I read a post on Boxes and Arrows this week titled Are Design Patterns an Anti-Pattern? where Stephen Turbek outlines the pitfalls of pattern libraries. This got me thinking about a UIE talk a couple of months back where Stephen Anderson ‘vilified’ the set of RIA screen patterns Bill Scott and I published in 2009 & 2010. His talk encourages designers to fully explore an engaging conceptual model before falling back on an established design pattern.
The Villains in Stephen Anderson’s talk on Emotional Engagement
And I started thinking, does my new book about mobile patterns have any value or am I unwittingly polluting designers creative minds?
After a glass of wine, here’s what I came up with:
UI patterns are a useful educational tool. Designers should be familiar with design patterns, just as they should be aware of other fundamental principles of design (psychology, typography, color, balance, proportion, etc…). If nothing else, patterns give us a shared vocabulary and rules to break.
UI patterns are also useful for developers and product owners who don’t have a dedicated designer to collaborate with. Patterns give them a better chance at creating a usable interface than if they randomly design something in a vacuum (or more likely, a small, stinky meeting room with a whiteboard and a half-dead dry-erase marker).
After another glass of wine I realized, I’ve never used a Pattern Library. I’ve made a couple for clients, I’ve browsed a few online, I own a two books on Pattern Libraries, but I don’t use them. And I have a sneaking suspicion I’m not alone here.
Pattern Galleries are a different story. What’s the difference? A Pattern Library is a an educational effort explaining the how, when, why. A Pattern Gallery is a bunch of pictures of good design that can be perused for inspiration.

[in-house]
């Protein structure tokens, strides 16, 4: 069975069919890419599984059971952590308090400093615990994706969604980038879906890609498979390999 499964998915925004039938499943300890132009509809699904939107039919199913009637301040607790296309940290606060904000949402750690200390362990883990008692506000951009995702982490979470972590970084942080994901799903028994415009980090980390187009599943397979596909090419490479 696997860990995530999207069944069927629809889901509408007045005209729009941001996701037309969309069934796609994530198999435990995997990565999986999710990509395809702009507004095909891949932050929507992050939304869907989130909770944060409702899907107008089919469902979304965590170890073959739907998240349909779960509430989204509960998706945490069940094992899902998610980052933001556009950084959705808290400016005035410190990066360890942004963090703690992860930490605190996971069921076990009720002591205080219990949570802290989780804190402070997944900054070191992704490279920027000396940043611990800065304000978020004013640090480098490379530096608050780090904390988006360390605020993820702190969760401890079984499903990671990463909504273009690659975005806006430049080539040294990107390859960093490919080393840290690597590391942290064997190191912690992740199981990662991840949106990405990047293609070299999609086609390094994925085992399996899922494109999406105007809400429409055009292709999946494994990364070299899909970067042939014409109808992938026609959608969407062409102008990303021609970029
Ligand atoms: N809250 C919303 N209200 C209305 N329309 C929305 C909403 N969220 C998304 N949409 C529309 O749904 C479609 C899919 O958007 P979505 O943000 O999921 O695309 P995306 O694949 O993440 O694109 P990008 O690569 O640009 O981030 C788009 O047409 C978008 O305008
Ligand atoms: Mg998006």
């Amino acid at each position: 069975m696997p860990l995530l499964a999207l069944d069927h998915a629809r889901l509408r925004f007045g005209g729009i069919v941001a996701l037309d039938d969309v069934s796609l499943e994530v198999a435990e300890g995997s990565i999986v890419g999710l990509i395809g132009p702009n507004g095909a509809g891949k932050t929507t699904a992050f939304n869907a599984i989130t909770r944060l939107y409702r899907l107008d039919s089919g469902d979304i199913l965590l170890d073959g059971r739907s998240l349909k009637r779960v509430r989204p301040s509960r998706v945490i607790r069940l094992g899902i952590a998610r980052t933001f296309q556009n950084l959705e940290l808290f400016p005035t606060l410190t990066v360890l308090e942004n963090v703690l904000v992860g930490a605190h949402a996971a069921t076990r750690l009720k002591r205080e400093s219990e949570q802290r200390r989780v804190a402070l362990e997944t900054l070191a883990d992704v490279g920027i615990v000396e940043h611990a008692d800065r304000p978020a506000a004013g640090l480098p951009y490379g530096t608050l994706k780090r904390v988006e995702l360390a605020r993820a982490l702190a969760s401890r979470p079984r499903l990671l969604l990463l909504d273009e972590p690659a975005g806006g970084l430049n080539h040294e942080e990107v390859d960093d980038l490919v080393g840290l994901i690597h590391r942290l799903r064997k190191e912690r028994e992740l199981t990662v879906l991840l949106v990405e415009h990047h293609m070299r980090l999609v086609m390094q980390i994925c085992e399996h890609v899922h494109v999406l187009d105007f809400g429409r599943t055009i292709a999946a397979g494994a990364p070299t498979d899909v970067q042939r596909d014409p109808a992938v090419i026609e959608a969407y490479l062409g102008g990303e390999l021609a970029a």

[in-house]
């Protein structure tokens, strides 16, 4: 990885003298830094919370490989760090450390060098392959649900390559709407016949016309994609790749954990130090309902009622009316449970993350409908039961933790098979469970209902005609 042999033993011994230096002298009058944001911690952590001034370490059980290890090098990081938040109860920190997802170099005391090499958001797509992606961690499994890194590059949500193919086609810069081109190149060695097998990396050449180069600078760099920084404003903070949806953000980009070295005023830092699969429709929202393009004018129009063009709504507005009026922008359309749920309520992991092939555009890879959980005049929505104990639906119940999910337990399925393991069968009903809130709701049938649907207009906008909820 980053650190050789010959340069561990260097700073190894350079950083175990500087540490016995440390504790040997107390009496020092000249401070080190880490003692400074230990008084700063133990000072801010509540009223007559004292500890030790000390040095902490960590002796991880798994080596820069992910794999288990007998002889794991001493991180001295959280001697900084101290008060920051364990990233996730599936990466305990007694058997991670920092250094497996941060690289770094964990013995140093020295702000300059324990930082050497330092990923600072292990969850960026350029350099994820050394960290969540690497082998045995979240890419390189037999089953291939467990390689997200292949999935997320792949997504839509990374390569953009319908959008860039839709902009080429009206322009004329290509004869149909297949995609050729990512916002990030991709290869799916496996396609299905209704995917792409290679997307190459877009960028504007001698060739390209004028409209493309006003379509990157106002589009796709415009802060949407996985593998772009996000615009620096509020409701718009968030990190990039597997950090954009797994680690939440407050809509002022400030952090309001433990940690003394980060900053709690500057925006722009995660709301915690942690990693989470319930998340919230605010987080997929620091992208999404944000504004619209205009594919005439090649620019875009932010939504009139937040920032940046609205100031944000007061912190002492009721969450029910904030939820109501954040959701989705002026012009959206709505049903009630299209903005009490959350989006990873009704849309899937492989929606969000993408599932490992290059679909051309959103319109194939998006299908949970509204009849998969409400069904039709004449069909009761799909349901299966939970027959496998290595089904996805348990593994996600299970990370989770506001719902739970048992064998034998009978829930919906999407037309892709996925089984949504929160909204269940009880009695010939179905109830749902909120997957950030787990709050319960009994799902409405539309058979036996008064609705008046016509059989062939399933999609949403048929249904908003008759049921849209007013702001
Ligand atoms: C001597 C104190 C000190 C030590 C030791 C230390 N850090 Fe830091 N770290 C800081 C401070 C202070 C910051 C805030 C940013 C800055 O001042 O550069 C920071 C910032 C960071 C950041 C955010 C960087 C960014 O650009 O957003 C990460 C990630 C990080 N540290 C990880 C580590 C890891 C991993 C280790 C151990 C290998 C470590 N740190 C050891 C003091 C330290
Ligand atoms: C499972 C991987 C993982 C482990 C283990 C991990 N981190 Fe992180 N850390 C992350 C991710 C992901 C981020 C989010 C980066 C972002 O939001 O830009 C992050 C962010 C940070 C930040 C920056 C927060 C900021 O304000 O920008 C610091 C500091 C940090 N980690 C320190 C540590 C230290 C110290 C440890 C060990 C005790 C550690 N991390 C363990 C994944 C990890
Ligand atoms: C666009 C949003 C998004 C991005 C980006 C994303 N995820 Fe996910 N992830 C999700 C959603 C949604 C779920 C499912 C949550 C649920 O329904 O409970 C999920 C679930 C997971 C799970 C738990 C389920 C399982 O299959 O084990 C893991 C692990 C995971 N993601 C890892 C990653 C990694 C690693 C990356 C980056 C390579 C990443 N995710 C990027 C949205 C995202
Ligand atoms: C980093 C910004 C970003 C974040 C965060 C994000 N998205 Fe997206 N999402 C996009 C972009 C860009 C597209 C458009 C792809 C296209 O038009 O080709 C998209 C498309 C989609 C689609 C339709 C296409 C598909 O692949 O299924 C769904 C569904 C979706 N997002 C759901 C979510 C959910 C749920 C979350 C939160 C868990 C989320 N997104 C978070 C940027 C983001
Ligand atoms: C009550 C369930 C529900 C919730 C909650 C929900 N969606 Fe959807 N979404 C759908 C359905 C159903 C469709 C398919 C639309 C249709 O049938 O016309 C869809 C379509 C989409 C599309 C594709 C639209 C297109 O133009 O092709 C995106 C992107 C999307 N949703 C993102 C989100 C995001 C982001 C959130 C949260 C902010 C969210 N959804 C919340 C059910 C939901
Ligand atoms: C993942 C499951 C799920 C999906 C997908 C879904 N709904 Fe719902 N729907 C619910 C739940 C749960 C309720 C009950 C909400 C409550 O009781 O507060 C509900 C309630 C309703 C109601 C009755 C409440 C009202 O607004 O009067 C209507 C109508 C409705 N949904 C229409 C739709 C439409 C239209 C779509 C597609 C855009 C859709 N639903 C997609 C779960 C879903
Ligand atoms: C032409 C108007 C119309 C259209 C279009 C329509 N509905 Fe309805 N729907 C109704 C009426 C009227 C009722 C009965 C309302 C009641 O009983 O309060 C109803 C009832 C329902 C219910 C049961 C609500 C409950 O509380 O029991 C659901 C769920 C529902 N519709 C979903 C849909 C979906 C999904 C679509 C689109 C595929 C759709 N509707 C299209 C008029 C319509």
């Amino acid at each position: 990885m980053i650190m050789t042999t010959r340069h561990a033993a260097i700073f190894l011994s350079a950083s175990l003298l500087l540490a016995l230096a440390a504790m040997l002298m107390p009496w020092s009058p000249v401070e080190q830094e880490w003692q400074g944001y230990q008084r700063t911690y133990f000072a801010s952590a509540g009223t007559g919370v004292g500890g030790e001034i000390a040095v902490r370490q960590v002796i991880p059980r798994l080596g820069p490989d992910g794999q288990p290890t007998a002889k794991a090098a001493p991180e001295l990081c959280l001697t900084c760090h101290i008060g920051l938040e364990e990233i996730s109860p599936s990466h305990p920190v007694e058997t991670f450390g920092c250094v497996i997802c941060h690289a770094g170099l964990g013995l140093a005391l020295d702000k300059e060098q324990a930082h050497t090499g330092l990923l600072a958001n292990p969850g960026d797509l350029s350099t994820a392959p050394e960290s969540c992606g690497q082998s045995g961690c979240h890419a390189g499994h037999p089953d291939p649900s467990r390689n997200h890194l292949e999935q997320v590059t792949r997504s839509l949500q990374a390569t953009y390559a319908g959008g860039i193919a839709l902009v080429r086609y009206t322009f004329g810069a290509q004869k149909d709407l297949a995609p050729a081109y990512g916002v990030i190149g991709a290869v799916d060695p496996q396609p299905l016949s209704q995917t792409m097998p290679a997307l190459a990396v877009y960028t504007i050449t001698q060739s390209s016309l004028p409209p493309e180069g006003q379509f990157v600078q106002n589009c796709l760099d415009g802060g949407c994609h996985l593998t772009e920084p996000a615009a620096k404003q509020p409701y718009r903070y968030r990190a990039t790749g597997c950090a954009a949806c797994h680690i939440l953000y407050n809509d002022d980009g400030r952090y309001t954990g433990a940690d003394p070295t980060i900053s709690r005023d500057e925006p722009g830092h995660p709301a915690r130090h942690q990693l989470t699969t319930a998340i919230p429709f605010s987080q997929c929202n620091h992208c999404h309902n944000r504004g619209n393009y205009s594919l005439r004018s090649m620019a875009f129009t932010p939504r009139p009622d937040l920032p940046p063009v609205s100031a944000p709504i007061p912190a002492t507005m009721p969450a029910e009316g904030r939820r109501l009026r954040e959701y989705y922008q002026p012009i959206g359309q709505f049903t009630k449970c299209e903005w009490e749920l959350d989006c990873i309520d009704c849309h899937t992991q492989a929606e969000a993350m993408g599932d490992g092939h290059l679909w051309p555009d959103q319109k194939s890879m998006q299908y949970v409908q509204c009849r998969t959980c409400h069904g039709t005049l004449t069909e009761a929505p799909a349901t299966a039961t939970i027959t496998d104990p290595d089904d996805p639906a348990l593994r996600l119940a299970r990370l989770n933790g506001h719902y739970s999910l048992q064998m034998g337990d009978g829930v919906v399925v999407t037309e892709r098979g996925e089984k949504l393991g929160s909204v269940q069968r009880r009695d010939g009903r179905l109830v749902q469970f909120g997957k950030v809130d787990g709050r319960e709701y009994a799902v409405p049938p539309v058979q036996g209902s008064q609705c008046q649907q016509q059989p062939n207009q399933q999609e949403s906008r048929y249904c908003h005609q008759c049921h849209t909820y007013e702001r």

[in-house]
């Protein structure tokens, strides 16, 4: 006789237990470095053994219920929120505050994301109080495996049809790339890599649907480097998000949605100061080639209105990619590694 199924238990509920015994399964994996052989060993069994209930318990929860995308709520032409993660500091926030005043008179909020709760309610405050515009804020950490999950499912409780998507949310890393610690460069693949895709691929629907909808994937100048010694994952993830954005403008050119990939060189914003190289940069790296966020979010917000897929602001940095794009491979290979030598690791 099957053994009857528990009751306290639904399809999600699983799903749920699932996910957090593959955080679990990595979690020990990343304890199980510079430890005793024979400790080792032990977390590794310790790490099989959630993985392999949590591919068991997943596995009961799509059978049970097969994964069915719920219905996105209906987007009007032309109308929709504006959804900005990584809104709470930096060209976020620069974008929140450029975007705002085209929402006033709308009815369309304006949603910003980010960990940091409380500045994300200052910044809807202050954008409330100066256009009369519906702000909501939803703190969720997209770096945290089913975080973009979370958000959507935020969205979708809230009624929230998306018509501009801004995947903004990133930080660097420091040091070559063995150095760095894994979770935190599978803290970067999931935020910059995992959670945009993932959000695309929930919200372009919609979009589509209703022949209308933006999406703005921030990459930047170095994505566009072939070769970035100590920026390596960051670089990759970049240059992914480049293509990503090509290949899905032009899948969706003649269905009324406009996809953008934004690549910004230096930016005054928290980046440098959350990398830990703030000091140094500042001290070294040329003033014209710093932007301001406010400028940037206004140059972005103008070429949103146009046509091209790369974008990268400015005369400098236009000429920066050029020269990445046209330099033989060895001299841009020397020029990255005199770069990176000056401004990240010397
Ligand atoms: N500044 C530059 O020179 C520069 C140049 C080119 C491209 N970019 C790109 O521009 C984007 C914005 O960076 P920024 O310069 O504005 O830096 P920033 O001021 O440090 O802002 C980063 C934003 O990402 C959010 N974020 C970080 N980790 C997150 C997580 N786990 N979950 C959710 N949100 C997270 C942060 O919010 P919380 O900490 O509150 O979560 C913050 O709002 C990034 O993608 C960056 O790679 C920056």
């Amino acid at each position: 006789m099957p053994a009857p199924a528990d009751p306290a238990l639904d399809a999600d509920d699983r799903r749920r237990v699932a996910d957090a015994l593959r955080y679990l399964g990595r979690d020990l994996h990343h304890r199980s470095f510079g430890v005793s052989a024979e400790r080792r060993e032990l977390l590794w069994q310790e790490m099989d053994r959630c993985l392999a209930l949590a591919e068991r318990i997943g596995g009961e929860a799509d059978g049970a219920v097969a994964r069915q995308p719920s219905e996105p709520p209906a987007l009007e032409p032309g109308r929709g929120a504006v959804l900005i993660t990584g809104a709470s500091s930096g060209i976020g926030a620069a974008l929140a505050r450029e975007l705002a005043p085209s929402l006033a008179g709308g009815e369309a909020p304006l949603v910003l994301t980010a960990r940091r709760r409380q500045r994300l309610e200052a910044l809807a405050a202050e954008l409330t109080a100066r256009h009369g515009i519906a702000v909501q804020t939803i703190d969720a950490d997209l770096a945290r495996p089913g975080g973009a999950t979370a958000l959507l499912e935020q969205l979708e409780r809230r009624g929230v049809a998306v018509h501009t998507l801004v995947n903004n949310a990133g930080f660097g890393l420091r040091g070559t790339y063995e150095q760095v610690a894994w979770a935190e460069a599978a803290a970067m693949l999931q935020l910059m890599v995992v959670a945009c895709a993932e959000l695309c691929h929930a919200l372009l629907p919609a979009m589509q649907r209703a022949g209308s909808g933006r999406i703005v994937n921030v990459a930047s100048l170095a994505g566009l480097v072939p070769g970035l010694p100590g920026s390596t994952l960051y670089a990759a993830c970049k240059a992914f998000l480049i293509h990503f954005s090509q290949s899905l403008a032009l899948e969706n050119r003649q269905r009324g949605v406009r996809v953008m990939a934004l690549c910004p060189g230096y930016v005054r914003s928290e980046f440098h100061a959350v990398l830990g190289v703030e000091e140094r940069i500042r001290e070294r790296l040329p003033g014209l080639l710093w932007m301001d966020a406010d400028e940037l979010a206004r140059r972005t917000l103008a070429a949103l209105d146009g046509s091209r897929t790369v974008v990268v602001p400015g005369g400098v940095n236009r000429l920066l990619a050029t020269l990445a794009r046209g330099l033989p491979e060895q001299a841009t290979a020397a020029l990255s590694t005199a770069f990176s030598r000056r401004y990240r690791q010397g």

At the risk of sounding immodest, I frequently refer to my own DesignGalleRIA when I’m working on complex Rich Internet Applications. Many interaction design challenges have already been solved and I can build upon these IX patterns to create an ‘intuitive’ experience. In fact, I’m a better designer and provide a better value to my clients by knowing what’s out there, and knowing when to leverage an existing solution or start from scratch. I’m pretty sure Mari Shelby and others started their Pattern Galleries for similar reasons.
If the number of subscribers on these sites are any indication, the popularity of Pattern Galleries is exploding. Even my brand new gallery and Flickr photostream is getting upwards of 1k+ unique visitors a day and the book isn’t even released yet.
UX practioners aren’t the only ones creating Pattern Galleries. I know of fashionistas, architects, interior designers, puppeteers, brand designers, and landscapers who create scrapbooks, physical and digital, for design inspiration.
What do good Pattern Galleries have in common?
1. Lots of pictures
2. Minimal text
3. Easy to flip through
4. Frequent updates
With that in mind, I’m updating my Pattern Gallery with better navigation and a bunch of new screenshots.
Please comment and share your own experiences with Pattern Libraries, have you ever really used them, did they help you solve your design challenge, do you use Galleries more often, if so, which ones?